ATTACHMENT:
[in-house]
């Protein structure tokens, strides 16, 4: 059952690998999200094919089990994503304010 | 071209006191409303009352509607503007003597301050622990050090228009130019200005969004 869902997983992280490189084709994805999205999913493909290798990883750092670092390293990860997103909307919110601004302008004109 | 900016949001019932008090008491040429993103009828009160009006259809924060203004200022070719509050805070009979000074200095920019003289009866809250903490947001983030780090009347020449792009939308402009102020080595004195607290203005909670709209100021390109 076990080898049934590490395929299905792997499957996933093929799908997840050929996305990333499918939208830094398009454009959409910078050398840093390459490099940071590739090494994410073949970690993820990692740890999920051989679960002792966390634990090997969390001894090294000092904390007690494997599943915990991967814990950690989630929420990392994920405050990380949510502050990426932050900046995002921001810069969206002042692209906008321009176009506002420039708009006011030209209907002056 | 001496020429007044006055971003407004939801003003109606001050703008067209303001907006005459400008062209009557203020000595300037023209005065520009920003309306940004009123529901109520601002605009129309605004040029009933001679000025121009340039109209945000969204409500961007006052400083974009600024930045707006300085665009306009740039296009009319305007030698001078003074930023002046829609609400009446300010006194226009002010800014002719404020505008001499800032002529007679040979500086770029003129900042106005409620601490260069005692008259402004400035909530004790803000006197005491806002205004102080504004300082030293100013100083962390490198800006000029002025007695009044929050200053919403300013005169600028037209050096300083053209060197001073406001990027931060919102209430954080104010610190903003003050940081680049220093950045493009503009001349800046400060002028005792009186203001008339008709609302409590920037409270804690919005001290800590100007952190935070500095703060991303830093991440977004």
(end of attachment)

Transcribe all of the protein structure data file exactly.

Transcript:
[in-house]
């Protein structure tokens, strides 16, 4: 059952690998999200094919089990994503304010 | 071209006191409303009352509607503007003597301050622990050090228009130019200005969004 869902997983992280490189084709994805999205999913493909290798990883750092670092390293990860997103909307919110601004302008004109 | 900016949001019932008090008491040429993103009828009160009006259809924060203004200022070719509050805070009979000074200095920019003289009866809250903490947001983030780090009347020449792009939308402009102020080595004195607290203005909670709209100021390109 076990080898049934590490395929299905792997499957996933093929799908997840050929996305990333499918939208830094398009454009959409910078050398840093390459490099940071590739090494994410073949970690993820990692740890999920051989679960002792966390634990090997969390001894090294000092904390007690494997599943915990991967814990950690989630929420990392994920405050990380949510502050990426932050900046995002921001810069969206002042692209906008321009176009506002420039708009006011030209209907002056 | 001496020429007044006055971003407004939801003003109606001050703008067209303001907006005459400008062209009557203020000595300037023209005065520009920003309306940004009123529901109520601002605009129309605004040029009933001679000025121009340039109209945000969204409500961007006052400083974009600024930045707006300085665009306009740039296009009319305007030698001078003074930023002046829609609400009446300010006194226009002010800014002719404020505008001499800032002529007679040979500086770029003129900042106005409620601490260069005692008259402004400035909530004790803000006197005491806002205004102080504004300082030293100013100083962390490198800006000029002025007695009044929050200053919403300013005169600028037209050096300083053209060197001073406001990027931060919102209430954080104010610190903003003050940081680049220093950045493009503009001349800046400060002028005792009186203001008339008709609302409590920037409270804690919005001290800590100007952190935070500095703060991303830093991440977004």